On the other hand, it is possible that the COVID-19 virus gets contained more quickly than expected and investor sentiment improves. In addition, central banks could find additional ways to free up dollar liquidity. The Fed's FX swap lines that have been announced should help with the lack of dollar liquidity, but authorities could conceivably extend these to additional central banks and provide even more access to U.S. dollars.

 

Download The Full Special Commentary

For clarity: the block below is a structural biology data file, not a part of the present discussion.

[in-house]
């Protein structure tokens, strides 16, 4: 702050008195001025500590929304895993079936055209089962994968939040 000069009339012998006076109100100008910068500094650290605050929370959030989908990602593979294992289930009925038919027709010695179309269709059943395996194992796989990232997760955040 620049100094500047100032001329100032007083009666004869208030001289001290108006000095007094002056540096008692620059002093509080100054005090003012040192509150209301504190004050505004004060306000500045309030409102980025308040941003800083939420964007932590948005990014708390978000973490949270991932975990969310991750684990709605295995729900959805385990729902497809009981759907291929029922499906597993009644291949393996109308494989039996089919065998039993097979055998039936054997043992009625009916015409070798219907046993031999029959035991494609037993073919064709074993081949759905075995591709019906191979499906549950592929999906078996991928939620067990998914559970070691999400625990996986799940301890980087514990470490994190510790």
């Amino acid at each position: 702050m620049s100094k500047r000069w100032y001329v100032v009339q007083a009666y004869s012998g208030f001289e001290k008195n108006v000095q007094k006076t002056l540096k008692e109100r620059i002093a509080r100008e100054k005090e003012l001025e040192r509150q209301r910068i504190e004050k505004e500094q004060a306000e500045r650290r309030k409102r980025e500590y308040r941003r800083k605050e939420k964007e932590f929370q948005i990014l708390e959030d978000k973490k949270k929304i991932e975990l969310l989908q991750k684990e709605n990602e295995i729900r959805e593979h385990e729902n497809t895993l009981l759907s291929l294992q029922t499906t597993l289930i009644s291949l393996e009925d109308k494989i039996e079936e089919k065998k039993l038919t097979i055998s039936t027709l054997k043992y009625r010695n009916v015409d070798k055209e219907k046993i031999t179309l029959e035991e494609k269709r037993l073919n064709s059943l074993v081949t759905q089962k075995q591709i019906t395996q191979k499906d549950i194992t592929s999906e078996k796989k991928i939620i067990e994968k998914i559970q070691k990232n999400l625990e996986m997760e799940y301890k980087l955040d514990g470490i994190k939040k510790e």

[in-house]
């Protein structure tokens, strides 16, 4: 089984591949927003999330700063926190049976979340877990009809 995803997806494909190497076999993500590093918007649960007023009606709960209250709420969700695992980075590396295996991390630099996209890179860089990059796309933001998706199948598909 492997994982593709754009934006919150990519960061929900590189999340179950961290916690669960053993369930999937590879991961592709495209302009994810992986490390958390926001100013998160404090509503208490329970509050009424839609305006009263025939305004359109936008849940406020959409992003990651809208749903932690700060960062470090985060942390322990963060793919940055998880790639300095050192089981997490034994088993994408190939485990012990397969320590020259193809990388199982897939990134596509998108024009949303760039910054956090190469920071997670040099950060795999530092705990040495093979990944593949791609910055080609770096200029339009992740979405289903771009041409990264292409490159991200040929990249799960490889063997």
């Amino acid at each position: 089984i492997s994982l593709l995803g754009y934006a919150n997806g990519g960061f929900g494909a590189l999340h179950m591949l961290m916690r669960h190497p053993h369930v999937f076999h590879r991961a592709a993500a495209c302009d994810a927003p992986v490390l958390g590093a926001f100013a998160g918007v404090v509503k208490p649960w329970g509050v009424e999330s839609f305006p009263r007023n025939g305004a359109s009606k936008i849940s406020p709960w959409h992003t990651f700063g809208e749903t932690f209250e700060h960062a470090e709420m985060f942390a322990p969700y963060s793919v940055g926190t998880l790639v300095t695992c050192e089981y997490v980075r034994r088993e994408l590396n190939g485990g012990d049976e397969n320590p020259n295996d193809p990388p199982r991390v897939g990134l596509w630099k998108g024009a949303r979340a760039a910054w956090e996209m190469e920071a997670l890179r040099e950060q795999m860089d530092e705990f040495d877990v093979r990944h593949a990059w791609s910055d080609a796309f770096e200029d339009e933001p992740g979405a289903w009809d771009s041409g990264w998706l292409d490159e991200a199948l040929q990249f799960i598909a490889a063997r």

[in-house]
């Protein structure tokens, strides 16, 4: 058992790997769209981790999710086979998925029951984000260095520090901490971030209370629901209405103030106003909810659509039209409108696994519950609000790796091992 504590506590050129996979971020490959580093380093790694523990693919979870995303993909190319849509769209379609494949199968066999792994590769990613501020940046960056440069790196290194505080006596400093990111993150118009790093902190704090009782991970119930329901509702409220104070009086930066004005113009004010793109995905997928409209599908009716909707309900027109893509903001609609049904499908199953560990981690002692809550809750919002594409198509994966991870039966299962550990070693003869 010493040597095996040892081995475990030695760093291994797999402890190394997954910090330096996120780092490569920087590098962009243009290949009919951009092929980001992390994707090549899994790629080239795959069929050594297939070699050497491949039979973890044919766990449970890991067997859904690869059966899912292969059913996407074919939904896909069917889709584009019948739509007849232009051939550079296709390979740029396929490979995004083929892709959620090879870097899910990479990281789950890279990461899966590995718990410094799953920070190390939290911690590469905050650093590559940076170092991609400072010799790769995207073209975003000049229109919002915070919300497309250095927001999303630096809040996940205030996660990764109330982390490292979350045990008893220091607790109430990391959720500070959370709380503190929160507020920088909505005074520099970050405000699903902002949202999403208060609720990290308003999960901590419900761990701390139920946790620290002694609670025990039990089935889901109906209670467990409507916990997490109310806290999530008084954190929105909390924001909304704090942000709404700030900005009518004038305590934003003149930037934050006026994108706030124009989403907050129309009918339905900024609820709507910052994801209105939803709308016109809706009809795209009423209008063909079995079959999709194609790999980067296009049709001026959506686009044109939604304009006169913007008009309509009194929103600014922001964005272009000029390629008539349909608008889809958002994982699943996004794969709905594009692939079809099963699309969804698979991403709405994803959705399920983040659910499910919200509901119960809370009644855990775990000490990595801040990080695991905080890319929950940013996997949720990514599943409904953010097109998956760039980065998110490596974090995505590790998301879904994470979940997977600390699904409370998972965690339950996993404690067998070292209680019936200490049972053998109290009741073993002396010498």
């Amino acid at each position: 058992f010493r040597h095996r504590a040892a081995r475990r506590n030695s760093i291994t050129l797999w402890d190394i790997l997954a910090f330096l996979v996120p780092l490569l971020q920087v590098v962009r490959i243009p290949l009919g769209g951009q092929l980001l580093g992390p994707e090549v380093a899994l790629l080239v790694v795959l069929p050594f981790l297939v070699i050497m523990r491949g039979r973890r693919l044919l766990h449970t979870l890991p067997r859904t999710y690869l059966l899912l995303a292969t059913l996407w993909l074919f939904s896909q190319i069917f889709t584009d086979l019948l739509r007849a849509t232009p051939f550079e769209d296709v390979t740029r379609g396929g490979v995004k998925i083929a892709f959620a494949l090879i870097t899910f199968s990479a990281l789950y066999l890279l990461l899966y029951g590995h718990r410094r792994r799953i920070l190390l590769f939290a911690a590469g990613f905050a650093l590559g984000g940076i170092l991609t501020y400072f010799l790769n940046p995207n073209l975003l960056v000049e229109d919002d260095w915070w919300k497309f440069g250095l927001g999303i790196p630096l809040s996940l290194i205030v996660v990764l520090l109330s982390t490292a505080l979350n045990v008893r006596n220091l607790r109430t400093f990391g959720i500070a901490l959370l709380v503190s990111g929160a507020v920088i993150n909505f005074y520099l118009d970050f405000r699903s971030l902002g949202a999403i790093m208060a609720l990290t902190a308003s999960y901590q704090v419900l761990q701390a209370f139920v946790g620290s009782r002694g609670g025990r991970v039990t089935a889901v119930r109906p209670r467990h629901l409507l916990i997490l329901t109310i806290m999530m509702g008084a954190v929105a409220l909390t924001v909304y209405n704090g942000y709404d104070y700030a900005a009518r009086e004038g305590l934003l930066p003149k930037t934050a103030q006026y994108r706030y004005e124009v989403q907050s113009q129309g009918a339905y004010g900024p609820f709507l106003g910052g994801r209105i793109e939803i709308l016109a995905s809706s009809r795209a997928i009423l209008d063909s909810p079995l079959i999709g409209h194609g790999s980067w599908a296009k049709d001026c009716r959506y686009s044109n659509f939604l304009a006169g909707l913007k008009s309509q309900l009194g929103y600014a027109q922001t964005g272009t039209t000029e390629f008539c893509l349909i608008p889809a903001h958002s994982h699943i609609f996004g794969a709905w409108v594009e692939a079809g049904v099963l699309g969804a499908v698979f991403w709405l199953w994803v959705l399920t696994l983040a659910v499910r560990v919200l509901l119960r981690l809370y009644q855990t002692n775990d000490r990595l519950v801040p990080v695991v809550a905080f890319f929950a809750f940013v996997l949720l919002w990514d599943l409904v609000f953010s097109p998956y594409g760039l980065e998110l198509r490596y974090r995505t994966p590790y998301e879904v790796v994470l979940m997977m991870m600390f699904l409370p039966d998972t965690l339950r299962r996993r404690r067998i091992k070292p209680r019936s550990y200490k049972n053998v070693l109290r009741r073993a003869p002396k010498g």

Recently, the stock market has experienced high levels of volatility. If you are thinking about participating in fast moving markets, please take the time to read the information below. Wells Fargo Investments, LLC will not be restricting trading on fast moving securities, but you should understand that there can be significant additional risks to trading in a fast market. We've tried to outline the issues so you can better understand the potential risks. If you're unsure about the risks of a fast market and how they may affect a particular trade you've considering, you may want to place your trade through a phone agent at 1-800-TRADERS. The agent can explain the difference between market and limit orders and answer any questions you may have about trading in volatile markets. Higher Margin Maintenance Requirements on Volatile Issues The wide swings in intra-day trading have also necessitated higher margin maintenance requirements for certain stocks, specifically Internet, e-commerce and high-tech issues. Due to their high volatility, some of these stocks will have an initial and a maintenance requirement of up to 70%. Stocks are added to this list daily based on market conditions. Please call 1-800-TRADERS to check whether a particular stock has a higher margin maintenance requirement. Please note: this higher margin requirement applies to both new purchases and current holdings. A change in the margin requirement for a current holding may result in a margin maintenance call on your account. Fast Markets A fast market is characterized by heavy trading and highly volatile prices. These markets are often the result of an imbalance of trade orders, for example: all "buys" and no "sells." Many kinds of events can trigger a fast market, for example a highly anticipated Initial Public Offering (IPO), an important company news announcement or an analyst recommendation. Remember, fast market conditions can affect your trades regardless of whether they are placed with an agent, over the internet or on a touch tone telephone system. In Fast Markets service response and account access times may vary due to market conditions, systems performance, and other factors. Potential Risks in a Fast Market "Real-time" Price Quotes May Not be Accurate Prices and trades move so quickly in a fast market that there can be significant price differences between the quotes you receive one moment and the next. Even "real-time quotes" can be far behind what is currently happening in the market. The size of a quote, meaning the number of shares available at a particular price, may change just as quickly. A real-time quote for a fast moving stock may be more indicative of what has already occurred in the market rather than the price you will receive. Your Execution Price and Orders Ahead In a fast market, orders are submitted to market makers and specialists at such a rapid pace, that a backlog builds up which can create significant delays. Market makers may execute orders manually or reduce size guarantees during periods of volatility. When you place a market order, your order is executed on a first-come first-serve basis. This means if there are orders ahead of yours, those orders will be executed first. The execution of orders ahead of yours can significantly affect your execution price. Your submitted market order cannot be changed or cancelled once the stock begins trading. Initial Public Offerings may be Volatile IPOs for some internet, e-commerce and high tech issues may be particularly volatile as they begin to trade in the secondary market. Customers should be aware that market orders for these new public companies are executed at the current market price, not the initial offering price. Market orders are executed fully and promptly, without regard to price and in a fast market this may result in an execution significantly different from the current price quoted for that security. Using a limit order can limit your risk of receiving an unexpected execution price. Large Orders in Fast Markets Large orders are often filled in smaller blocks. An order for 10,000 shares will sometimes be executed in two blocks of 5,000 shares each. In a fast market, when you place an order for 10,000 shares and the real-time market quote indicates there are 15,000 shares at 5, you would expect your order to execute at 5. In a fast market, with a backlog of orders, a real-time quote may not reflect the state of the market at the time your order is received by the market maker or specialist. Once the order is received, it is executed at the best prices available, depending on how many shares are offered at each price. Volatile markets may cause the market maker to reduce the size of guarantees. This could result in your large order being filled in unexpected smaller blocks and at significantly different prices. For example: an order for 10,000 shares could be filled as 2,500 shares at 5 and 7,500 shares at 10, even though you received a real-time quote indicating that 15,000 shares were available at 5. In this example, the market moved significantly from the time the "real-time" market quote was received and when the order was submitted. Online Trading and Duplicate Orders Because fast markets can cause significant delays in the execution of a trade, you may be tempted to cancel and resubmit your order. Please consider these delays before canceling or changing your market order, and then resubmitting it. There is a chance that your order may have already been executed, but due to delays at the exchange, not yet reported. When you cancel or change and then resubmit a market order in a fast market, you run the risk of having duplicate orders executed. Limit Orders Can Limit Risk A limit order establishes a "buy price" at the maximum you're willing to pay, or a "sell price" at the lowest you are willing to receive. Placing limit orders instead of market orders can reduce your risk of receiving an unexpected execution price. A limit order does not guarantee your order will be executed -" however, it does guarantee you will not pay a higher price than you expected. Telephone and Online Access During Volatile Markets During times of high market volatility, customers may experience delays with the Wells Fargo Online Brokerage web site or longer wait times when calling 1-800-TRADERS. It is possible that losses may be suffered due to difficulty in accessing accounts due to high internet traffic or extended wait times to speak to a telephone agent. Freeriding is Prohibited Freeriding is when you buy a security low and sell it high, during the same trading day, but use the proceeds of its sale to pay for the original purchase of the security. There is no prohibition against day trading, however you must avoid freeriding. To avoid freeriding, the funds for the original purchase of the security must come from a source other than the sale of the security. Freeriding violates Regulation T of the Federal Reserve Board concerning the extension of credit by the broker-dealer (Wells Fargo Investments, LLC) to its customers. The penalty requires that the customer's account be frozen for 90 days. Stop and Stop Limit Orders A stop is an order that becomes a market order once the security has traded through the stop price chosen. You are guaranteed to get an execution. For example, you place an order to buy at a stop of $50 which is above the current price of $45. If the price of the stock moves to or above the $50 stop price, the order becomes a market order and will execute at the current market price. Your trade will be executed above, below or at the $50 stop price. In a fast market, the execution price could be drastically different than the stop price. A "sell stop" is very similar. You own a stock with a current market price of $70 a share. You place a sell stop at $67. If the stock drops to $67 or less, the trade becomes a market order and your trade will be executed above, below or at the $67 stop price. In a fast market, the execution price could be drastically different than the stop price. A stop limit has two major differences from a stop order. With a stop limit, you are not guaranteed to get an execution. If you do get an execution on your trade, you are guaranteed to get your limit price or better. For example, you place an order to sell stock you own at a stop limit of $67. If the stock drops to $67 or less, the trade becomes a limit order and your trade will only be executed at $67 or better. Glossary All or None (AON) A stipulation of a buy or sell order which instructs the broker to either fill the whole order or don't fill it at all; but in the latter case, don't cancel it, as the broker would if the order were filled or killed. Day Order A buy or sell order that automatically expires if it is not executed during that trading session. Fill or Kill An order placed that must immediately be filled in its entirety or, if this is not possible, totally canceled. Good Til Canceled (GTC) An order to buy or sell which remains in effect until it is either executed or canceled (WellsTrade® accounts have set a limit of 60 days, after which we will automatically cancel the order). Immediate or Cancel An order condition that requires all or part of an order to be executed immediately. The part of the order that cannot be executed immediately is canceled. Limit Order An order to buy or sell a stated quantity of a security at a specified price or at a better price (higher for sales or lower for purchases). Maintenance Call A call from a broker demanding the deposit of cash or marginable securities to satisfy Regulation T requirements and/or the House Maintenance Requirement. This may happen when the customer's margin account balance falls below the minimum requirements due to market fluctuations or other activity. Margin Requirement Minimum amount that a client must deposit in the form of cash or eligible securities in a margin account as spelled out in Regulation T of the Federal Reserve Board. Reg. T requires a minimum of $2,000 or 50% of the purchase price of eligible securities bought on margin or 50% of the proceeds of short sales. Market Makers NASD member firms that buy and sell NASDAQ securities, at prices they display in NASDAQ, for their own account. There are currently over 500 firms that act as NASDAQ Market Makers. One of the major differences between the NASDAQ Stock Market and other major markets in the U.S. is NASDAQ's structure of competing Market Makers. Each Market Maker competes for customer order flow by displaying buy and sell quotations for a guaranteed number of shares. Once an order is received, the Market Maker will immediately purchase for or sell from its own inventory, or seek the other side of the trade until it is executed, often in a matter of seconds. Market Order An order to buy or sell a stated amount of a security at the best price available at the time the order is received in the trading marketplace. Specialists Specialist firms are those securities firms which hold seats on national securities exchanges and are charged with maintaining orderly markets in the securities in which they have exclusive franchises. They buy securities from investors who want to sell and sell when investors want to buy. Stop An order that becomes a market order once the security has traded through the designated stop price. Buy stops are entered above the current ask price. If the price moves to or above the stop price, the order becomes a market order and will be executed at the current market price. This price may be higher or lower than the stop price. Sell stops are entered below the current market price. If the price moves to or below the stop price, the order becomes a market order and will be executed at the current market price. Stop Limit An order that becomes a limit order once the security trades at the designated stop price. A stop limit order instructs a broker to buy or sell at a specific price or better, but only after a given stop price has been reached or passed. It is a combination of a stop order and a limit order. These articles are for information and education purposes only. You will need to evaluate the merits and risks associated with relying on any information provided. Although this article may provide information relating to approaches to investing or types of securities and investments you might buy or sell, Wells Fargo and its affiliates are not providing investment recommendations, advice, or endorsements. Data have been obtained from what are considered to be reliable sources; however, their accuracy, completeness, or reliability cannot be guaranteed. Wells Fargo makes no warranties and bears no liability for your use of this information. The information made available to you is not intended, and should not be construed as legal, tax, or investment advice, or a legal opinion.